My research treats music as a crucial aspect of modernist literature, and the First World War was a crucial event for modernist writers, profoundly changing the fabric of social life. Ford Madox Ford served on the front line and wrote one of the most detailed novelistic accounts of the First World War: the Parade’s End tetralogy. Ford is also a writer with whom we can undertake a detailed investigation of music in his texts. Highly educated in the arts, his father was the author of a book on Wagner, and his grandfather was the pre-Raphaelite painter, Ford Madox Brown. Ford was a skilled and informed musician, which means that references to music in his novels can be approached as particularly significant.
For me, music is worth discussing because it becomes so prominent in modernist writing. Its use in literature signals a suspicion about the capacity of language to articulate experience. Joyce claimed the ‘Sirens’ chapter of Ulysses was modelled on a fugue; Ezra Pound sought to compose ‘in the sequence of the musical phrase’. Music has been defined – in opposition to noise – as sound organised for aesthetic pleasure, but it was undergoing a conceptual shift in the early twentieth century. This was contributed to by warfare and new machinery that produced noise on an unprecedented scale. In the aftermath of the First World War, modernists were considering what factors had brought society to a point so laden with political, economic and social problems. In Parade’s End, a soldier in the trenches remarks, ‘The world’s certainly pretty rotten.’ Ford was interested in how artworks had contributed to shaping this ‘rotten’ society. It is in this context that I decided to investigate how Ford refers to Wagner in Parade’s End.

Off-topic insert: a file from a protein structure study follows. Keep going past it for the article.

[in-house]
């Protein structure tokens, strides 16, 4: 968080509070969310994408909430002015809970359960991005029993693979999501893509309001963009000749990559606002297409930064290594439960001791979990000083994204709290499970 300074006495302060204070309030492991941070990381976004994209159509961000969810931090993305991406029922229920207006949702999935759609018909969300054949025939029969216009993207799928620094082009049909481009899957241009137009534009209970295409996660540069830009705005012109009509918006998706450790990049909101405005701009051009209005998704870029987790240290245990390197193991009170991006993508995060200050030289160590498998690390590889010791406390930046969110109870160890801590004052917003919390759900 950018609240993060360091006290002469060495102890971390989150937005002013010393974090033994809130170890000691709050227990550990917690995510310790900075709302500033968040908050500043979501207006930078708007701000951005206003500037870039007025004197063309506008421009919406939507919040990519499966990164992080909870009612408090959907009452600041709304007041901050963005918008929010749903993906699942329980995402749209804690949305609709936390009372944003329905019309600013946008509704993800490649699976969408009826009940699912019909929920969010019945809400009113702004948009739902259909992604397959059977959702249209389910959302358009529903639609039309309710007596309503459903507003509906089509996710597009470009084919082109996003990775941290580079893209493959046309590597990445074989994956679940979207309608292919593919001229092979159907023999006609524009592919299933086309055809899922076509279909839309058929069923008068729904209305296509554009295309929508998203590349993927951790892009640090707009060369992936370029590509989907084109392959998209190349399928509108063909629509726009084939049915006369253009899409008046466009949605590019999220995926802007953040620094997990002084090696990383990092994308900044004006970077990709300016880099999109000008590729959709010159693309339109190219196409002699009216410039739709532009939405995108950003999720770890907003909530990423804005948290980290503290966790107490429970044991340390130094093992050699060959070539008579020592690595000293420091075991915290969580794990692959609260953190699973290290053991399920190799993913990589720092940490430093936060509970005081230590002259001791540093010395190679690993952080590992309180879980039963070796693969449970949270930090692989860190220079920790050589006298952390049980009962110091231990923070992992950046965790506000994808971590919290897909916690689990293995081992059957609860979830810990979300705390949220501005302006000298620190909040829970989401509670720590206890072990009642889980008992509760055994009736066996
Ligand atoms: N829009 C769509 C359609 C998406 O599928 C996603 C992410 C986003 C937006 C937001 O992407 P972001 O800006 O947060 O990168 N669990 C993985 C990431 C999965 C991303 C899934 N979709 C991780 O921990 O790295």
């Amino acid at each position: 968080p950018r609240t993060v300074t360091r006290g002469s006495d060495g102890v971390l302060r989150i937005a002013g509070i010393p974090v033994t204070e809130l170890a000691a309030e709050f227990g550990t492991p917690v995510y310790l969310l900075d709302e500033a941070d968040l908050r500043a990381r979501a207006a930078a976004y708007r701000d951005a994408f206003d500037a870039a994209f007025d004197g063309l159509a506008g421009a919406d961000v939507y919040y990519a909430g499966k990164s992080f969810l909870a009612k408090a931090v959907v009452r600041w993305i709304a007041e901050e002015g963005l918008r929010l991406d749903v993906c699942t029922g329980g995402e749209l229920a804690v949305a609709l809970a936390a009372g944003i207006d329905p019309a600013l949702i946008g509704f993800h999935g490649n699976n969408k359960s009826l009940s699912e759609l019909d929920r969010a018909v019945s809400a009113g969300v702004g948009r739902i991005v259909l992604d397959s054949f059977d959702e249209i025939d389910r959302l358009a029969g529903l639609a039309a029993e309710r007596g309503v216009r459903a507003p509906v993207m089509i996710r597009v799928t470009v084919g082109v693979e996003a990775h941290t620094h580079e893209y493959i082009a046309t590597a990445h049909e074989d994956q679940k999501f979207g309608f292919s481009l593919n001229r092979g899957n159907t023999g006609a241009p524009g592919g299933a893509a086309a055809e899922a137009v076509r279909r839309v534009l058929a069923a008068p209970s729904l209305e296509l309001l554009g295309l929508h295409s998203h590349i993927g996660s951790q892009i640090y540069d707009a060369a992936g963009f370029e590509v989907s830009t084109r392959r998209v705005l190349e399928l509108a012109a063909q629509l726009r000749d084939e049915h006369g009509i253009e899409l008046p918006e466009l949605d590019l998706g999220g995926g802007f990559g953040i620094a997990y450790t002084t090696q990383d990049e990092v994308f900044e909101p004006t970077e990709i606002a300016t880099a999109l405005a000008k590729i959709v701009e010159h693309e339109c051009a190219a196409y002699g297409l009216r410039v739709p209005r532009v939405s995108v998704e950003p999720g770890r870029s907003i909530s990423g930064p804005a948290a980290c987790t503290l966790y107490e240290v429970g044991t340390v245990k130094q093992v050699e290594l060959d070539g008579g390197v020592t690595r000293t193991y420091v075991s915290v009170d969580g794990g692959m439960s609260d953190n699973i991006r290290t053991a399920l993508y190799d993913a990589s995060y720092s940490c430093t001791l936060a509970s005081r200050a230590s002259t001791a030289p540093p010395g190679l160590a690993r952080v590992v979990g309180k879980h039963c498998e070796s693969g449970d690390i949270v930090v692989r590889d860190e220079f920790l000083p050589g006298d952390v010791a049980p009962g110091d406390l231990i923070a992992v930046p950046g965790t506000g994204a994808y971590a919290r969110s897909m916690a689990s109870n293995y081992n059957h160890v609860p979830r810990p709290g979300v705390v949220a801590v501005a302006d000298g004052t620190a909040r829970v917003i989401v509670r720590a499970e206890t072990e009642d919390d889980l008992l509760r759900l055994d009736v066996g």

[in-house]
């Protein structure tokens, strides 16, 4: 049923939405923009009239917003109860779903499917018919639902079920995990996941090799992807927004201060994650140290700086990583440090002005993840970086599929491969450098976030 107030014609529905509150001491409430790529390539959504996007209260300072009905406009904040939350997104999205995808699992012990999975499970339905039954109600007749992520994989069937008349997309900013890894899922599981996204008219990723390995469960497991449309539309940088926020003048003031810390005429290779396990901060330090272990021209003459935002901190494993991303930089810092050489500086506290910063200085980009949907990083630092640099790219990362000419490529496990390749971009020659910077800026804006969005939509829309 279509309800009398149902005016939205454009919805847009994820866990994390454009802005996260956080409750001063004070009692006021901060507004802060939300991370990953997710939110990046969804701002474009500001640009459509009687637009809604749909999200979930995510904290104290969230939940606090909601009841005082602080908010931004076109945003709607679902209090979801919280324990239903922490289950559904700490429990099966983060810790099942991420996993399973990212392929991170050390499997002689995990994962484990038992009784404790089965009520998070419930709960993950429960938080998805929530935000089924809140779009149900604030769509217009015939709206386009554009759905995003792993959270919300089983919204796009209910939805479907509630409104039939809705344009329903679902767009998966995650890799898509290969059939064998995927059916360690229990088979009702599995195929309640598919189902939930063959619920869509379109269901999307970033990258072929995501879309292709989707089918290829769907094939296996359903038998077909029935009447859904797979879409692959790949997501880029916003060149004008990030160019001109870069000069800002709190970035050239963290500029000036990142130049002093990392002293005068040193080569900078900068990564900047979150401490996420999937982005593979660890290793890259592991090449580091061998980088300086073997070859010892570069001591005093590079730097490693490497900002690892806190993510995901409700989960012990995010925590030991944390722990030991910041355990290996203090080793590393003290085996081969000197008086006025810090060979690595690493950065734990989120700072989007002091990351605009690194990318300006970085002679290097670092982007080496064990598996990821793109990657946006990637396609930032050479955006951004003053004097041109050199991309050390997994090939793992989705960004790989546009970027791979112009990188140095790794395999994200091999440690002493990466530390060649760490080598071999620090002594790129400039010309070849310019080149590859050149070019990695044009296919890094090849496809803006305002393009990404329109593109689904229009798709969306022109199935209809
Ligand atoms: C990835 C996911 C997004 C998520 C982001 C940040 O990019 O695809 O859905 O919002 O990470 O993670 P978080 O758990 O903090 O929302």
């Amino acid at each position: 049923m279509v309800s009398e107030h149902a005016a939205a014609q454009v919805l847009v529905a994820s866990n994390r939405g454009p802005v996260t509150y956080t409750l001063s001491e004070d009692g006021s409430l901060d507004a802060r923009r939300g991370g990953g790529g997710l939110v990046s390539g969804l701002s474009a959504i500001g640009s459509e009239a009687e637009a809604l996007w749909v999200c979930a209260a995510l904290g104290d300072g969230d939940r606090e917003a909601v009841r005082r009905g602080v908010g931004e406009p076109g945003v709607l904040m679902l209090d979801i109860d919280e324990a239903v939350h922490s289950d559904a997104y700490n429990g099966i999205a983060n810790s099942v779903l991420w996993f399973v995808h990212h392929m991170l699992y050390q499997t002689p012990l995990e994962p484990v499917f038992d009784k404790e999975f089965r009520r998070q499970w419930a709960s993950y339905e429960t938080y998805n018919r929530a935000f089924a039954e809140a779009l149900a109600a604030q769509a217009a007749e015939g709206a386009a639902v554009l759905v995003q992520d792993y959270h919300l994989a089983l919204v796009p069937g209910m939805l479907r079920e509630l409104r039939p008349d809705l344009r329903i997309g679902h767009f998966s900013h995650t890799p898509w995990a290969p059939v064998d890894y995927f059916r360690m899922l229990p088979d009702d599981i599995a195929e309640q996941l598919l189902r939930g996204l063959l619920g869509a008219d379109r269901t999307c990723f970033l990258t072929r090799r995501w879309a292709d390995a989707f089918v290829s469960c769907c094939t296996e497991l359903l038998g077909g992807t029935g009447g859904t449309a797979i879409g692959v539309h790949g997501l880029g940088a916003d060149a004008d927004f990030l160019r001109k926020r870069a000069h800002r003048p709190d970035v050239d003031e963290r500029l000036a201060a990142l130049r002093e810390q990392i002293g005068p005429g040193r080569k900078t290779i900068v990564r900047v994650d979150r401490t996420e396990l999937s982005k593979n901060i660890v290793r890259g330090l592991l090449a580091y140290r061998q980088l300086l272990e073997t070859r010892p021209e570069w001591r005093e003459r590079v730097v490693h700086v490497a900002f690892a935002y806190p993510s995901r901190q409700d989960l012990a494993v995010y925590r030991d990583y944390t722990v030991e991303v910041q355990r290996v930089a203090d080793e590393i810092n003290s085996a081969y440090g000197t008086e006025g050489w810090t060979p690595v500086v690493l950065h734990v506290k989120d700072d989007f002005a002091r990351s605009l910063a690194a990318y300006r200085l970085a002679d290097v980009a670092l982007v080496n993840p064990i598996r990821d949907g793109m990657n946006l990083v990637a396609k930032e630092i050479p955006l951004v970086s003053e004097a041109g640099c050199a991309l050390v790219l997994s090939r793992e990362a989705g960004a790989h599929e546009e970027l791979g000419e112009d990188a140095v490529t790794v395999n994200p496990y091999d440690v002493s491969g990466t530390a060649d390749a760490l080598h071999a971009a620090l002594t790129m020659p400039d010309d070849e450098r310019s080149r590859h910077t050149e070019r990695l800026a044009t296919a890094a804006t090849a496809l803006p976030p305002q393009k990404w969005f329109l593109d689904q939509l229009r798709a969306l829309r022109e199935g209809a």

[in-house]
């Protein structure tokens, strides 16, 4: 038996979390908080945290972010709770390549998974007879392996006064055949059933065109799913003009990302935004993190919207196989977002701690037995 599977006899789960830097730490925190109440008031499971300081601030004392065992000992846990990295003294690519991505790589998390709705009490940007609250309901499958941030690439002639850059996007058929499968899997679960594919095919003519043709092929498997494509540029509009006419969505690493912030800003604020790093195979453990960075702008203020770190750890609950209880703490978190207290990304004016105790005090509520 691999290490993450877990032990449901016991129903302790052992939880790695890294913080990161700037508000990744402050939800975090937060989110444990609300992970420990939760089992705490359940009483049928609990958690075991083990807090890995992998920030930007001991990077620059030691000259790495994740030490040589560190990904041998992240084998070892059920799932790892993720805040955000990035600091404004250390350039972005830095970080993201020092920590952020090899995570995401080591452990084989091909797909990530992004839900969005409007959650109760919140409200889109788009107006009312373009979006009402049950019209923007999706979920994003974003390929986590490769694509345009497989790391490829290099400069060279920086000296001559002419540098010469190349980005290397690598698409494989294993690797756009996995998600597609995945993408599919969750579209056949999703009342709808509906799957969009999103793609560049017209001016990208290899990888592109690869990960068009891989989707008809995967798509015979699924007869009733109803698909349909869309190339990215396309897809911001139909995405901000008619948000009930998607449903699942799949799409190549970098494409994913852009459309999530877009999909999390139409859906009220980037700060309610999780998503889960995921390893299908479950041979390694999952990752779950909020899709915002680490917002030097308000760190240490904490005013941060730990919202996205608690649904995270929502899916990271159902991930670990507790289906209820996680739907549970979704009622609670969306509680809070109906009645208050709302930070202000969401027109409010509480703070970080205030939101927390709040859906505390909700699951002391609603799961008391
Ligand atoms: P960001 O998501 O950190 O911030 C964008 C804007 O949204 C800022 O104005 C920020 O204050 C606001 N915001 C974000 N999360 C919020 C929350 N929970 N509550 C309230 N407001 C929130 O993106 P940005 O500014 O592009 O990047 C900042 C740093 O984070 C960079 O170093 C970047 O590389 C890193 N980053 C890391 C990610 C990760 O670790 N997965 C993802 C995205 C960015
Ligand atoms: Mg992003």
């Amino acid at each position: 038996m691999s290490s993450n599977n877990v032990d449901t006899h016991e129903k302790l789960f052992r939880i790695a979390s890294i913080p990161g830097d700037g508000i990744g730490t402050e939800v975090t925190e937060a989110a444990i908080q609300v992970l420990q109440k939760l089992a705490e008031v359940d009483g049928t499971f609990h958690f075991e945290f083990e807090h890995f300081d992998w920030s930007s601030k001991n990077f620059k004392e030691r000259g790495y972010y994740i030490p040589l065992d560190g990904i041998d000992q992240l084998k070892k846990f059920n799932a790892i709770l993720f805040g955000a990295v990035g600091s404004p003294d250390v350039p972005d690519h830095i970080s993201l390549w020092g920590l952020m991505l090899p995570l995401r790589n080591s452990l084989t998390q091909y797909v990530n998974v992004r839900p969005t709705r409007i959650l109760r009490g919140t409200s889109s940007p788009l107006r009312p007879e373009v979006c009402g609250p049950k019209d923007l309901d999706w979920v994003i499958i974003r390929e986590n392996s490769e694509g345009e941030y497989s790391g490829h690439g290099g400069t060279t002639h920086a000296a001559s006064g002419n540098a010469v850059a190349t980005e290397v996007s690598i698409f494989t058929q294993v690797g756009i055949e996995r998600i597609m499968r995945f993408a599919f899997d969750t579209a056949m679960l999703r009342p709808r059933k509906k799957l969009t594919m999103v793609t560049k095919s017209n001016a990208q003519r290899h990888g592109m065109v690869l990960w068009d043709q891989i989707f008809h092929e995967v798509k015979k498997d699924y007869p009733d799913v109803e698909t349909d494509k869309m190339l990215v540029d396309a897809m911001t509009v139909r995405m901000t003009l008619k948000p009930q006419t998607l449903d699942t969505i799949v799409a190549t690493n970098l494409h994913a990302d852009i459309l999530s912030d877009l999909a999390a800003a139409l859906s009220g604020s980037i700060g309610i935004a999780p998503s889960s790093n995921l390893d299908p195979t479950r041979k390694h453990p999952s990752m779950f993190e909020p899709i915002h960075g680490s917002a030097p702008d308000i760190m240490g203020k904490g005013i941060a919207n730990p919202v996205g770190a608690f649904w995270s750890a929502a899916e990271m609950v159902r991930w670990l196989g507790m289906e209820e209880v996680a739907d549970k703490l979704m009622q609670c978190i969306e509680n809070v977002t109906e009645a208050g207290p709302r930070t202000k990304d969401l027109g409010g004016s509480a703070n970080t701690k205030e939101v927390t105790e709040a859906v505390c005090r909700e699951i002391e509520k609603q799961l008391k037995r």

Wagner’s operatic art project was utopian: his Total Art-work sought to combine music, dance, language, and set design to provide a totally immersive aesthetic experience that would educate and improve society. For Ford, the First World War showed that Wagner’s utopian project had failed. Parade’s End asks what could be wrong with artworks that participated in creating a world in which the First World War could happen. Ford critiques Wagner’s music as having the potential to lull people into an aesthetic trance that prevents meaningful engagement with their surroundings.
The March 2017 special issue of Modernist Cultures seeks to reassess the First World War at the point of its centenary. But there are other pressing reasons to revisit how literature, music and the arts respond to political upheaval. The humanities are often under pressure to justify their existence and in periods of austerity, funding is often cut for the arts alongside crucial public services. Music, art and literature can begin to seem like luxuries when there are immediate, material needs to be met; the study of historical situations can appear irrelevant when nations have to deal with entirely new kinds of political violence. Ford’s writing reminds us that it is crucial to think about how and why we arrive at the problems of the present moment, and the role played by art and culture. Parade’s End explores the First World War as an event that revealed cracks in the still-powerful myth of a smoothly advancing and progressing society.
Looking at the First World War and its literature anew in the twenty-first century, informed by contemporary perspectives and new critical tools, provides a space to reflect on its implications and consider which aspects of the past we can learn from; which resonate in the present moment. Scholarship like this also informs teaching: First World War literature and modernism courses are popular staples of undergraduate degree courses, through which students engage in important questions about politics, justice, and what we can say art is for. Research that helps academics to construct new focal points around which to discuss of the First World War ensures that teaching is able to encourage exploration of the implications of past events for the present day.
Gemma Moss is Lecturer in English Literature at Birmingham City University. Her book, Modernism and Music: Politics and Aesthetics in James Joyce, Ezra Pound, and Sylvia Townsend Warner, is forthcoming from Edinburgh University Press.